Demography

, Volume 51, Issue 4, pp 1159–1173 | Cite as

The Consequences of Migration to the United States for Short-Term Changes in the Health of Mexican Immigrants

  • Noreen Goldman
  • Anne R. Pebley
  • Mathew J. Creighton
  • Graciela M. Teruel
  • Luis N. Rubalcava
  • Chang Chung
Article

Abstract

Although many studies have attempted to examine the consequences of Mexico-U.S. migration for Mexican immigrants’ health, few have had adequate data to generate the appropriate comparisons. In this article, we use data from two waves of the Mexican Family Life Survey (MxFLS) to compare the health of current migrants from Mexico with those of earlier migrants and nonmigrants. Because the longitudinal data permit us to examine short-term changes in health status subsequent to the baseline survey for current migrants and for Mexican residents, as well as to control for the potential health selectivity of migrants, the results provide a clearer picture of the consequences of immigration for Mexican migrant health than have previous studies. Our findings demonstrate that current migrants are more likely to experience recent changes in health status—both improvements and declines—than either earlier migrants or nonmigrants. The net effect, however, is a decline in health for current migrants: compared with never migrants, the health of current migrants is much more likely to have declined in the year or two since migration and not significantly more likely to have improved. Thus, it appears that the migration process itself and/or the experiences of the immediate post-migration period detrimentally affect Mexican immigrants’ health.

Keywords

Immigrant Health status Self-rated health Selection Mexico 

References

  1. Abraído-Lanza, A. F., Armbrister, A. N., Flórez, K. R., & Aguirre, A. N. (2006). Toward a theory-driven model of acculturation in public health research. American Journal of Public Health, 96, 1342–1346.CrossRefGoogle Scholar
  2. Abraído-Lanza, A. F., Chao, M. T., & Flórez, K. R. (2005). Do healthy behaviors decline with greater acculturation? Implications for the Latino mortality paradox. Social Science & Medicine, 61, 1243–1255.CrossRefGoogle Scholar
  3. Acevedo-Garcia, D. (2001). Zip code–level risk factors for tuberculosis: Neighborhood environment and residential segregation in New Jersey, 1985–1992. American Journal of Public Health, 91, 734–741.CrossRefGoogle Scholar
  4. Antecol, H., & Bedard, K. (2006). Unhealthy assimilation: Why do immigrants converge to American health status levels? Demography, 43, 337–360.CrossRefGoogle Scholar
  5. Barquera, S., Durazo-Arvizu, R. A., Luke, A., Cao, G., & Cooper, R. S. (2008). Hypertension in Mexico and among Mexican Americans: Prevalence and treatment patterns. Journal of Human Hypertension, 22, 617–626.CrossRefGoogle Scholar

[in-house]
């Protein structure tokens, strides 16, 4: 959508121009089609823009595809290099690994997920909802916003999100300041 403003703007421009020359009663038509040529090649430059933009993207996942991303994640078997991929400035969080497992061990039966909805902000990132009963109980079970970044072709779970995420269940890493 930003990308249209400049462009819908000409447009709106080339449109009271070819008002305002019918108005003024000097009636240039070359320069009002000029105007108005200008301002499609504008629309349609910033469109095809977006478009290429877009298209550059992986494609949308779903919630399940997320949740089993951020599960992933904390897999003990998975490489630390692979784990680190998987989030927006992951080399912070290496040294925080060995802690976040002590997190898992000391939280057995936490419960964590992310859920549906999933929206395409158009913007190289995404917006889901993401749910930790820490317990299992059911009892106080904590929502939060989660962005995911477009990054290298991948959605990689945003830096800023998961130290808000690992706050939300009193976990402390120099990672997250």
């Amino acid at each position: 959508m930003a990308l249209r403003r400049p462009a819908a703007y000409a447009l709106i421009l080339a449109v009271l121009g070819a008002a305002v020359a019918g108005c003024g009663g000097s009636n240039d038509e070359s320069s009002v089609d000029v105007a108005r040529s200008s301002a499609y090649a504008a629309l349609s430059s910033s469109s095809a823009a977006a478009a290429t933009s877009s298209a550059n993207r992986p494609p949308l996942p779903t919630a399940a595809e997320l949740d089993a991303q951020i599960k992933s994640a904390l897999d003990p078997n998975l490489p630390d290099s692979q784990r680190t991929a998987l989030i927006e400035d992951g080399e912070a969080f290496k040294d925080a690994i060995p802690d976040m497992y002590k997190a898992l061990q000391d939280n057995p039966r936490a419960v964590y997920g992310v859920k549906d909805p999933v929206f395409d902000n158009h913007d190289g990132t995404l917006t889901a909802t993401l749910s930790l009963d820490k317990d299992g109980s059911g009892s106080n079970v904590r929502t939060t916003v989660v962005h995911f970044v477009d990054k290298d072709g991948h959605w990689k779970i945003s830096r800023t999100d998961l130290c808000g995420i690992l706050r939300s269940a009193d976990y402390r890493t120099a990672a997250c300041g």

6. Bzostek, S., Goldman, N., & Pebley, A. (2007). Why do Hispanics in the USA report poor health? Social Science & Medicine, 65, 990–1003.CrossRefGoogle Scholar
  7. Carter-Pokras, O., Zambrana, R. E., Yankelvich, G., Estrada, M., Castillo-Salgado, C., & Ortega, A. N. (2008). Health status of Mexican-origin persons: Do proxy measures of acculturation advance our understanding of health disparities? Journal of Immigrant and Minority Health, 10, 475–488.CrossRefGoogle Scholar
  8. Castro, F. G. (2013). Emerging Hispanic health paradoxes. American Journal of Public Health, 103, 1541.CrossRefGoogle Scholar
  9. Ceballos, M., & Palloni, A. (2010). Maternal and infant health of Mexican immigrants in the USA: The effects of acculturation, duration, and selective return migration. Ethnicity & Health, 15, 377–396.CrossRefGoogle Scholar
  10. Contreras, D. (2003). Poverty and inequality in a rapid growth economy: Chile 1990–96. Journal of Development Studies, 39, 181–200.CrossRefGoogle Scholar
  11. Cornelius, W. A. (2001). Death at the border: Efficacy and unintended consequences of US Immigration Control Policy. Population and Development Review, 27, 661–685.CrossRefGoogle Scholar
  12. Creighton, M. J., Goldman, N., Pebley, A. R., & Chung, C. Y. (2012). Durational and generational differences in Mexican immigrant obesity: Is acculturation the explanation? Social Science & Medicine, 75, 300–310.CrossRefGoogle Scholar
  13. Crimmins, E., Soldo, B. J., Kim, J. K., & Alley, D. E. (2005). Using anthropometric indicators for Mexicans in the United States and Mexico to understand the selection of migrants and the “Hispanic paradox.” Social Biology, 52, 164–177.Google Scholar
  14. Finch, B. K., & Vega, W. (2003). Acculturation stress, social support, and self-rated health among Latinos in California. Journal of Immigrant Health, 5, 109–117.CrossRefGoogle Scholar
  15. Gathmann, C. (2008). Effects of enforcement on illegal markets: Evidence from migrant smuggling along the southwestern border. Journal of Public Economics, 92, 1926–1941.CrossRefGoogle Scholar
  16. Hovey, J. D. (2000). Acculturative stress, depression, and suicidal ideation in Mexican immigrants. Cultural Diversity and Ethnic Minority Psychology, 6, 134–151.CrossRefGoogle Scholar
  17. Hummer, R. A., Benjamins, M., & Rogers, R. (2004). Racial and ethnic disparities in health and mortality among the US elderly population. In R. Bulatao & N. Anderson (Eds.), Understanding racial and ethnic differences in health in late life: A research agenda (pp. 53–94). Washington, DC: The National Academies Press.Google Scholar
  18. Hunt, L. M., Schneider, D., & Comer, B. (2004). Should “acculturation” be a variable in health research? A critical review of research on U.S. Hispanics. Social Science & Medicine, 59, 973–986.CrossRefGoogle Scholar
  19. INEGI (2003). Síntesis metodológica de los Censos de Población y Vivienda [Methodological synthesis from the population censuses]. Retrieved from http://www.inegi.org.mx/est/contenidos/espanol/metodologias/censos/sm_economicos.pdf
  20. Jasso, G., Massey, D. S., Rosenzweig, M. R., & Smith, J. P. (2004). Immigrant health: Selectivity and acculturation. In N. B. Anderson, R. A. Bulatao, & B. Cohen (Eds.), Critical perspectives on racial and ethnic differences in health in late life (pp. 227–266). Washington, DC: The National Academies Press.Google Scholar
  21. Kaestner, R., Pearson, J. A., Keene, D., & Geronimus, A. T. (2009). Stress, allostatic load, and health of Mexican immigrants. Social Science Quarterly, 90, 1089–1111.CrossRefGoogle Scholar